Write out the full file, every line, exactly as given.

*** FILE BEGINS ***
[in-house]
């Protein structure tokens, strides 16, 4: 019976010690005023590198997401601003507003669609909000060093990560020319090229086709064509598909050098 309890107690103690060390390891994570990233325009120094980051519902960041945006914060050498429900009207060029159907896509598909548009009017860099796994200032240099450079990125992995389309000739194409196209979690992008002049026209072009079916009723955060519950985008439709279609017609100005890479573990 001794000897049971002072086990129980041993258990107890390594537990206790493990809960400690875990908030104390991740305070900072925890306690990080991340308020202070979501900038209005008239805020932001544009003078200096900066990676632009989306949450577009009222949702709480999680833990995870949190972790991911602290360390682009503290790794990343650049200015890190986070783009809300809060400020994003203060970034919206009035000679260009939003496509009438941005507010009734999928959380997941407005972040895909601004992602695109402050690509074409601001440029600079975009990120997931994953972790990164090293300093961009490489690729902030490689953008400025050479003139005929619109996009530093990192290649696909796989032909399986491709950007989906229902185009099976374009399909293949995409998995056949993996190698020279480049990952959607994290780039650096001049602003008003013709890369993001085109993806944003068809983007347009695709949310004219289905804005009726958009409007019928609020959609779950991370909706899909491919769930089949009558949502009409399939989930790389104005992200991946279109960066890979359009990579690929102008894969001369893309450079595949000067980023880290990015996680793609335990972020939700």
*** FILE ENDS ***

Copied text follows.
[in-house]
């Protein structure tokens, strides 16, 4: 019976010690005023590198997401601003507003669609909000060093990560020319090229086709064509598909050098 309890107690103690060390390891994570990233325009120094980051519902960041945006914060050498429900009207060029159907896509598909548009009017860099796994200032240099450079990125992995389309000739194409196209979690992008002049026209072009079916009723955060519950985008439709279609017609100005890479573990 001794000897049971002072086990129980041993258990107890390594537990206790493990809960400690875990908030104390991740305070900072925890306690990080991340308020202070979501900038209005008239805020932001544009003078200096900066990676632009989306949450577009009222949702709480999680833990995870949190972790991911602290360390682009503290790794990343650049200015890190986070783009809300809060400020994003203060970034919206009035000679260009939003496509009438941005507010009734999928959380997941407005972040895909601004992602695109402050690509074409601001440029600079975009990120997931994953972790990164090293300093961009490489690729902030490689953008400025050479003139005929619109996009530093990192290649696909796989032909399986491709950007989906229902185009099976374009399909293949995409998995056949993996190698020279480049990952959607994290780039650096001049602003008003013709890369993001085109993806944003068809983007347009695709949310004219289905804005009726958009409007019928609020959609779950991370909706899909491919769930089949009558949502009409399939989930790389104005992200991946279109960066890979359009990579690929102008894969001369893309450079595949000067980023880290990015996680793609335990972020939700």